mon 22/07/2024

DVD: Darling | reviews, news & interviews

DVD: Darling

DVD: Darling

Christie and Bogarde still amaze in the iconic satire of Sixties superficiality and decadence

The beautiful and the damned: Dirk Bogarde and Julie Christie in 'Darling'StudioCanal

Julie Christie ushered in the swinging sixties as Liz, the girl whom Billy (Tom Courtenay) loves but isn’t man enough to accompany to London in Billy Liar (1963); director John Schlesinger introduced her swinging her bag as she bounces along a Bradford street. Christie does exactly the same in London when Schlesinger introduces her as the grown-up Diana Scott in Darling (1965), now restored and re-released on DVD and Blu-ray for its 50th anniversary.

(The original trailer is the disc’s sole extra.)

Schlesinger, screenwriter Frederic Raphael and producer Joseph Janni must have asked, “What happened to Liz?” when they dreamed up Diana, though Christie made them very different women. Whereas Liz is liberated, carefree, and wise, the initially guileless model Diana proves shallow, amoral, spiteful, and neurotic, a middle-class social climber haphazardly living a life she hasn’t the awareness to examine, whose avowed independence belies her childish need to be constantly entertained and cossetted by her lovers.

Christie deservedly won the Best Actress Oscar for nailing Diana’s emotional unintelligence and private anguish, though the character's chronic self-deluding is clumsily signposted in her voiceover narration, an autobiographical commentary restrospectively recorded for a glossy magazine cover story.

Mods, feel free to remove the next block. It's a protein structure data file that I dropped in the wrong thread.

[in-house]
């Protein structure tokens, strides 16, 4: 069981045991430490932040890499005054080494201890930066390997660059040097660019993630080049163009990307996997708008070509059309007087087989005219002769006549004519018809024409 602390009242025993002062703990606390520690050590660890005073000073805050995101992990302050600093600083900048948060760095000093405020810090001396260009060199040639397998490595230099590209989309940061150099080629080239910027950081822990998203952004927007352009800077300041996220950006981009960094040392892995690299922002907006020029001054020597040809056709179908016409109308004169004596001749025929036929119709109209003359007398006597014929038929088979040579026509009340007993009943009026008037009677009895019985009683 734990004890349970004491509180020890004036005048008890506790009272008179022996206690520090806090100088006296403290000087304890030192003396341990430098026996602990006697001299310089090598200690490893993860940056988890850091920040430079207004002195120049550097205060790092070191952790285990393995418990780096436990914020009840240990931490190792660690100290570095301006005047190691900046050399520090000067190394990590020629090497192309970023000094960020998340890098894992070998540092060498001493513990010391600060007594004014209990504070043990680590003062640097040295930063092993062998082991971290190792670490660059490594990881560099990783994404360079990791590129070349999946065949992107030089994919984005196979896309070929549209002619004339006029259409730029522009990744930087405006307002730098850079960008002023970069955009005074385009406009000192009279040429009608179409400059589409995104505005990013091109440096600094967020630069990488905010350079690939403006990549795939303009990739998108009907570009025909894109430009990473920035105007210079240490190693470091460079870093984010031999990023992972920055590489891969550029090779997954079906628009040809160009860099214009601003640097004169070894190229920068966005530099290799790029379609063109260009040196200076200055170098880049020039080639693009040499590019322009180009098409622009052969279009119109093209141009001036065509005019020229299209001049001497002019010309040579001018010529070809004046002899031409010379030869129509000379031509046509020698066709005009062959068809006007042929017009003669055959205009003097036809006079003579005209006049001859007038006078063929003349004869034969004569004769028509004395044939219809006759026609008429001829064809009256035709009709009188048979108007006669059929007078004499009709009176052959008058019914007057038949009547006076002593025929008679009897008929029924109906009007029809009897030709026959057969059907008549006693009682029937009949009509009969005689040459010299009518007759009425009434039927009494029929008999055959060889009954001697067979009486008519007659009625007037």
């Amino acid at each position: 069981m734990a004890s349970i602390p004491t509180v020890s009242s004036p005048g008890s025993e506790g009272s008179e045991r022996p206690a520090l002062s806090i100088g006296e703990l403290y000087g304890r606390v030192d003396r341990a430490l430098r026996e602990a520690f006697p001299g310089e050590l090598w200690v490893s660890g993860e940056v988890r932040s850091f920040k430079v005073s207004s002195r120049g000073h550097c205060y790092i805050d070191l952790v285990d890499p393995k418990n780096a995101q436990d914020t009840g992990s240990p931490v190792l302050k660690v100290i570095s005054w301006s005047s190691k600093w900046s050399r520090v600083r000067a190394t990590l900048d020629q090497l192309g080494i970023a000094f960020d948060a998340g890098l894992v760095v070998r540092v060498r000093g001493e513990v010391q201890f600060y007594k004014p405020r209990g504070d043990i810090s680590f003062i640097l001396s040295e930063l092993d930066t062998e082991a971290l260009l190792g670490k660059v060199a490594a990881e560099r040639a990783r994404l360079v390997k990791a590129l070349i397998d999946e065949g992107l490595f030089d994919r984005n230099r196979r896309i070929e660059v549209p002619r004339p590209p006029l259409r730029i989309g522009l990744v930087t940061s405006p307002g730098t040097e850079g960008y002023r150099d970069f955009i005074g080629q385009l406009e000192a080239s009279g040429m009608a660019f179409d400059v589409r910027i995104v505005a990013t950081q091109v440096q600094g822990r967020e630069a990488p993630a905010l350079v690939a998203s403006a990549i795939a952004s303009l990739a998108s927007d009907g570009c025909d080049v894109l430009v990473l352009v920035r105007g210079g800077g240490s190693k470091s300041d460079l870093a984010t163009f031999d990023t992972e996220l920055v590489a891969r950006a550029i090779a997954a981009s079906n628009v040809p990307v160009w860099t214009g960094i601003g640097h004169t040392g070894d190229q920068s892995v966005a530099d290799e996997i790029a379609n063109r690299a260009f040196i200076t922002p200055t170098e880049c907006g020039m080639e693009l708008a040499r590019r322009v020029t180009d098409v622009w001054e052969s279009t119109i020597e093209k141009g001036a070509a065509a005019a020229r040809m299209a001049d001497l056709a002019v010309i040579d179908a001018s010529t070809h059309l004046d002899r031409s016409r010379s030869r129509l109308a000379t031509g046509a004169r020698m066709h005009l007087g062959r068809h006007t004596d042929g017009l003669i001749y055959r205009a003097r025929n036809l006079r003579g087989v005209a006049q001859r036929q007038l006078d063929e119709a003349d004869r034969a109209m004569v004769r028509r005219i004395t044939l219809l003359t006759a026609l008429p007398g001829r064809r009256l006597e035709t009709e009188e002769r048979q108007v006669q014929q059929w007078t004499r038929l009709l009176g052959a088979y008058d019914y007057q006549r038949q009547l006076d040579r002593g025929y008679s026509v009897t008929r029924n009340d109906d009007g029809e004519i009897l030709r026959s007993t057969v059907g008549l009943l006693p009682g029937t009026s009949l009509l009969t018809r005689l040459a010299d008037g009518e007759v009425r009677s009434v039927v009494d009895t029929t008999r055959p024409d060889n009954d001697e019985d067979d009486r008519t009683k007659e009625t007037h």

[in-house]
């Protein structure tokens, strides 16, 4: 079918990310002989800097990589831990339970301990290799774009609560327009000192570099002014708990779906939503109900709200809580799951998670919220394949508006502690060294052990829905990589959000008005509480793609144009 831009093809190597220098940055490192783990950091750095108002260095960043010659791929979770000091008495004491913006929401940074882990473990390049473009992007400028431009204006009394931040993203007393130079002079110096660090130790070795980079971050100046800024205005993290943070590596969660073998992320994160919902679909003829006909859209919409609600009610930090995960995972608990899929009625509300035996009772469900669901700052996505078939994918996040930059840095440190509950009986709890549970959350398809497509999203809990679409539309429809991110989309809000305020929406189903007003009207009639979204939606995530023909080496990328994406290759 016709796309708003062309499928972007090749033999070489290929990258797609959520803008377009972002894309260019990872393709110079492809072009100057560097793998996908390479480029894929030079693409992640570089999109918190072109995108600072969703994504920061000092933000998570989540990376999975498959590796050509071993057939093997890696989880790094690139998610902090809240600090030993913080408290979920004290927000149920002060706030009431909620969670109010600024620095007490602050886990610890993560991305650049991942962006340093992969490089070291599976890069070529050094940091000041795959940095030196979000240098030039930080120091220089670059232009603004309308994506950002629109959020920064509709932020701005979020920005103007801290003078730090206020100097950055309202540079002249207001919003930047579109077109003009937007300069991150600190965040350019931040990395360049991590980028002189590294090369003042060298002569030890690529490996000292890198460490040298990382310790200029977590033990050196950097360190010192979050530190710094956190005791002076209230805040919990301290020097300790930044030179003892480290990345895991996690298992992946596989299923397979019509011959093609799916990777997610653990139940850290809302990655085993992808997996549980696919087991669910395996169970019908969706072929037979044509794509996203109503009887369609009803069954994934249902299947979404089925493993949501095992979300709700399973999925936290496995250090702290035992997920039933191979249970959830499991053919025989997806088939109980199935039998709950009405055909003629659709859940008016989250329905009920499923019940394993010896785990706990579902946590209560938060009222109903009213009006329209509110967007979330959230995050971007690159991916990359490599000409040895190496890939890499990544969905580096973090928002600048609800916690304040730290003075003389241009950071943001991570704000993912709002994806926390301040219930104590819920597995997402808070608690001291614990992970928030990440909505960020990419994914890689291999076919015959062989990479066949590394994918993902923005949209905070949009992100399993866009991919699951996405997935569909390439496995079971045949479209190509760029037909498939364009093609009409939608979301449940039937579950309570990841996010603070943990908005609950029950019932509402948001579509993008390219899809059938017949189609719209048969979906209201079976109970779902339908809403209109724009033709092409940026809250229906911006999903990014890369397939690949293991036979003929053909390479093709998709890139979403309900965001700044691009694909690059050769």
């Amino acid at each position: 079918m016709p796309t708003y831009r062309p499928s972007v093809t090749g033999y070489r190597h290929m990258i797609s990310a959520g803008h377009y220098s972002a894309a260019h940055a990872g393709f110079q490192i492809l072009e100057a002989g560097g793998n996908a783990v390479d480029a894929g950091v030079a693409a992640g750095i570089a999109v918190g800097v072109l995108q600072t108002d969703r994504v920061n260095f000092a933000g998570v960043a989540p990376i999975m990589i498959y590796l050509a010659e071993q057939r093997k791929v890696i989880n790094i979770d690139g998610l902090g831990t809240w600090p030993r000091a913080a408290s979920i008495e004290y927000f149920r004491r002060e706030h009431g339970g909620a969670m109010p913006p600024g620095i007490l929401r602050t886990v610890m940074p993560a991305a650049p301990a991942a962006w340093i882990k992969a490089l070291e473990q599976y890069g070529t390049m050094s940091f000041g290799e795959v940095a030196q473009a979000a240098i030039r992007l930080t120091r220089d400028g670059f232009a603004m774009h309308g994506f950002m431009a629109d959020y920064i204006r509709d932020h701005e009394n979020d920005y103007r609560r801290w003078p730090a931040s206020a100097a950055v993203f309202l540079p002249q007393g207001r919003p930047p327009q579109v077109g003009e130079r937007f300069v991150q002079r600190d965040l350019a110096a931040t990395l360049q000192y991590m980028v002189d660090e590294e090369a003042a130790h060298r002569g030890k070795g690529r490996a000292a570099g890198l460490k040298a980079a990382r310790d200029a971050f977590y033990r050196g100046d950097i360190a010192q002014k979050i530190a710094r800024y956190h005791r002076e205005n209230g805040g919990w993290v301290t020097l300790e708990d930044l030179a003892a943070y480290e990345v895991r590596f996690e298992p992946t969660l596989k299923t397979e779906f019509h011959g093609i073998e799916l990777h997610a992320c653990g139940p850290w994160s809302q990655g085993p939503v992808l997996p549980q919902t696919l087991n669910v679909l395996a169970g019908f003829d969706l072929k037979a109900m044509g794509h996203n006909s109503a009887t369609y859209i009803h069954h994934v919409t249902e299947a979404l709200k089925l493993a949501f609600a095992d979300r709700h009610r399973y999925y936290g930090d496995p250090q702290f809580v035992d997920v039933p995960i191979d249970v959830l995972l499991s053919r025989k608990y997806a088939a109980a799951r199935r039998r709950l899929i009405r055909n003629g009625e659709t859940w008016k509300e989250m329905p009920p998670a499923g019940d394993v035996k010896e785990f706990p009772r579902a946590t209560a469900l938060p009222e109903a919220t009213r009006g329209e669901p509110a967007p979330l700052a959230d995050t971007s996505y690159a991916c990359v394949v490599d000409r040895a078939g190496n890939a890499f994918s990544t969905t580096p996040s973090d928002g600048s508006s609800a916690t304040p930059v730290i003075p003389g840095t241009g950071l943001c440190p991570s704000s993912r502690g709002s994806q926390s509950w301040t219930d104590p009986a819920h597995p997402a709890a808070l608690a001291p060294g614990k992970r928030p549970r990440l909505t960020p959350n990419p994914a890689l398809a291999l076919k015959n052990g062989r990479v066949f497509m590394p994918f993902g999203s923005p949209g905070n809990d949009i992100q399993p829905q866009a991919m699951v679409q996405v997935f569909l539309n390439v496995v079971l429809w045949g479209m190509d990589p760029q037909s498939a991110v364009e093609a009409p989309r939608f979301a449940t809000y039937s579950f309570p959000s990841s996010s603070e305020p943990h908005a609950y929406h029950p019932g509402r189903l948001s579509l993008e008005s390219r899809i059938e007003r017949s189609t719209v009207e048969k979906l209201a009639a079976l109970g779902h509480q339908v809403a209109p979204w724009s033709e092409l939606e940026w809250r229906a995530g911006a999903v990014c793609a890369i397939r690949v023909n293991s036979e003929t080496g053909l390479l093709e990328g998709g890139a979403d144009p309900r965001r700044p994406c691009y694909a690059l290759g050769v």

Unable to recognise how much she loves and needs her live-in partner, the intellectually inclined BBC journalist Robert (Dirk Bogarde, typically restrained and incisive), Diana gravitates to the soulless, Macchiavellian advertising kingpin Miles (Laurence Harvey, pictured with Christie, above), who steers her into jet-set orgying. She ends up the neglected chatelaine of an Italian aristocrat (José Luis de Vilallonga), a latterday Susan Alexander Kane or Princess Grace. Far from emancipatory, her bobbing between three suitors – a steadfast workaholic, a corrupt “swordsman”, a rich bore – augurs that of Christie’s Bathsheba in the next Schlesinger-Raphael-Janni collaboration, Far From the Madding Crowd (1967). In Diana's case, it is born of desperation.

She was the filmmakers’ conduit for their skewering of the vanities of the upper-class and the art-fashion-media crowd. Whereas Richard Lester and the Beatles did it insouciantly in A Hard Day’s Night (1964), Schlesinger’s touch was heavy-handed, as in his depiction of a world hunger fundraiser that highlights the nobs’ casual racism, lust, and gluttony.

The film’s hesitant imitating of nouvelle vague spontaneity inevitably dates it. More successful is the incorporation of documentary techniques, as when Robert conducts a vox pop in Bristol (and Bogarde and Schlesinger, both gay, hear out a homophobe's diatribe), or when Diana and her photographer confidant Mal (Roland Curram, pictured with Christie above) holiday in a gay cruising resort on Capri. Schlesinger was clearly sympathetic to British TV drama’s embrace of non-naturalism at that time.

Darling is at its most touching when an ageing literary rebel baptises Robert’s and Diana’s romance by giving them a memento of their visit, and when Robert calls on Diana, after they've split, to tell her the novelist has died. The old love we cling to fades further when those who endorsed it disappear.

Diana's avowed independence belies her childish need to be constantly entertained and cossetted by her lovers


Editor Rating: 
Average: 3 (1 vote)

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